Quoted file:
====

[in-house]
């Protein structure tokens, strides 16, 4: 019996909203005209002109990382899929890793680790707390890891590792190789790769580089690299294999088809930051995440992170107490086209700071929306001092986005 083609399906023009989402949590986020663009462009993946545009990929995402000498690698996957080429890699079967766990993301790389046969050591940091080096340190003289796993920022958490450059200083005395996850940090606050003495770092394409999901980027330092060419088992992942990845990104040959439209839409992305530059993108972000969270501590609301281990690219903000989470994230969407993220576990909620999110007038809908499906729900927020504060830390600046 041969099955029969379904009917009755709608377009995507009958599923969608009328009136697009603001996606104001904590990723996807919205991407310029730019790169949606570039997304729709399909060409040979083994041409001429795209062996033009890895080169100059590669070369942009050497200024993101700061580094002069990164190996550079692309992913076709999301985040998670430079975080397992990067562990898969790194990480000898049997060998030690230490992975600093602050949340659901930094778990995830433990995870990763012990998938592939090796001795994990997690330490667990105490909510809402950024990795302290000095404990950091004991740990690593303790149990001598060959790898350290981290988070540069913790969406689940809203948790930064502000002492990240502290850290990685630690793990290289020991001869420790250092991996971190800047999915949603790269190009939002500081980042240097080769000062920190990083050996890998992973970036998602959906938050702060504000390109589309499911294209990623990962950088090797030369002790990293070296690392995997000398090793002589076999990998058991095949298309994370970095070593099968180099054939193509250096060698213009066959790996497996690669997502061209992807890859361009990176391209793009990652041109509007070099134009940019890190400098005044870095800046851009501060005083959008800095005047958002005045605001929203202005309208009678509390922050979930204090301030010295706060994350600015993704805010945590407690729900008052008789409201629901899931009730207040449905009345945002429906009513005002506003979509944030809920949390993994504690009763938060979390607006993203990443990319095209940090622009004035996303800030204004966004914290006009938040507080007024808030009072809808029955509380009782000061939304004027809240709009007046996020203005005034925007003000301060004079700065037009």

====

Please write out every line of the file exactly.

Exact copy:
[in-house]
């Protein structure tokens, strides 16, 4: 019996909203005209002109990382899929890793680790707390890891590792190789790769580089690299294999088809930051995440992170107490086209700071929306001092986005 083609399906023009989402949590986020663009462009993946545009990929995402000498690698996957080429890699079967766990993301790389046969050591940091080096340190003289796993920022958490450059200083005395996850940090606050003495770092394409999901980027330092060419088992992942990845990104040959439209839409992305530059993108972000969270501590609301281990690219903000989470994230969407993220576990909620999110007038809908499906729900927020504060830390600046 041969099955029969379904009917009755709608377009995507009958599923969608009328009136697009603001996606104001904590990723996807919205991407310029730019790169949606570039997304729709399909060409040979083994041409001429795209062996033009890895080169100059590669070369942009050497200024993101700061580094002069990164190996550079692309992913076709999301985040998670430079975080397992990067562990898969790194990480000898049997060998030690230490992975600093602050949340659901930094778990995830433990995870990763012990998938592939090796001795994990997690330490667990105490909510809402950024990795302290000095404990950091004991740990690593303790149990001598060959790898350290981290988070540069913790969406689940809203948790930064502000002492990240502290850290990685630690793990290289020991001869420790250092991996971190800047999915949603790269190009939002500081980042240097080769000062920190990083050996890998992973970036998602959906938050702060504000390109589309499911294209990623990962950088090797030369002790990293070296690392995997000398090793002589076999990998058991095949298309994370970095070593099968180099054939193509250096060698213009066959790996497996690669997502061209992807890859361009990176391209793009990652041109509007070099134009940019890190400098005044870095800046851009501060005083959008800095005047958002005045605001929203202005309208009678509390922050979930204090301030010295706060994350600015993704805010945590407690729900008052008789409201629901899931009730207040449905009345945002429906009513005002506003979509944030809920949390993994504690009763938060979390607006993203990443990319095209940090622009004035996303800030204004966004914290006009938040507080007024808030009072809808029955509380009782000061939304004027809240709009007046996020203005005034925007003000301060004079700065037009």